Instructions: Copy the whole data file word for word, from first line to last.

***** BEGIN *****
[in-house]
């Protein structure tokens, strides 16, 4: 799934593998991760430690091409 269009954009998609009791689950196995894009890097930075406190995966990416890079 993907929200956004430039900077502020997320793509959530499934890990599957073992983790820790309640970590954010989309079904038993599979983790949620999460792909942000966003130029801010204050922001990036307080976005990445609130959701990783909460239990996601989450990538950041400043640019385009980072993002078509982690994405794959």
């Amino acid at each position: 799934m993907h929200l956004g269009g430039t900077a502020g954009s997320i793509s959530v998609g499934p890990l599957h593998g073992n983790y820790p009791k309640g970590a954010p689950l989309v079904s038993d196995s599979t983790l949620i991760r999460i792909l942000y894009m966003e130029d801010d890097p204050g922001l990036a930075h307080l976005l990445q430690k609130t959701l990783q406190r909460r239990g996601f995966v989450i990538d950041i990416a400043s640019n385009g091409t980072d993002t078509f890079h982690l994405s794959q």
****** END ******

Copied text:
[in-house]
């Protein structure tokens, strides 16, 4: 799934593998991760430690091409 269009954009998609009791689950196995894009890097930075406190995966990416890079 993907929200956004430039900077502020997320793509959530499934890990599957073992983790820790309640970590954010989309079904038993599979983790949620999460792909942000966003130029801010204050922001990036307080976005990445609130959701990783909460239990996601989450990538950041400043640019385009980072993002078509982690994405794959």
């Amino acid at each position: 799934m993907h929200l956004g269009g430039t900077a502020g954009s997320i793509s959530v998609g499934p890990l599957h593998g073992n983790y820790p009791k309640g970590a954010p689950l989309v079904s038993d196995s599979t983790l949620i991760r999460i792909l942000y894009m966003e130029d801010d890097p204050g922001l990036a930075h307080l976005l990445q430690k609130t959701l990783q406190r909460r239990g996601f995966v989450i990538d950041i990416a400043s640019n385009g091409t980072d993002t078509f890079h982690l994405s794959q």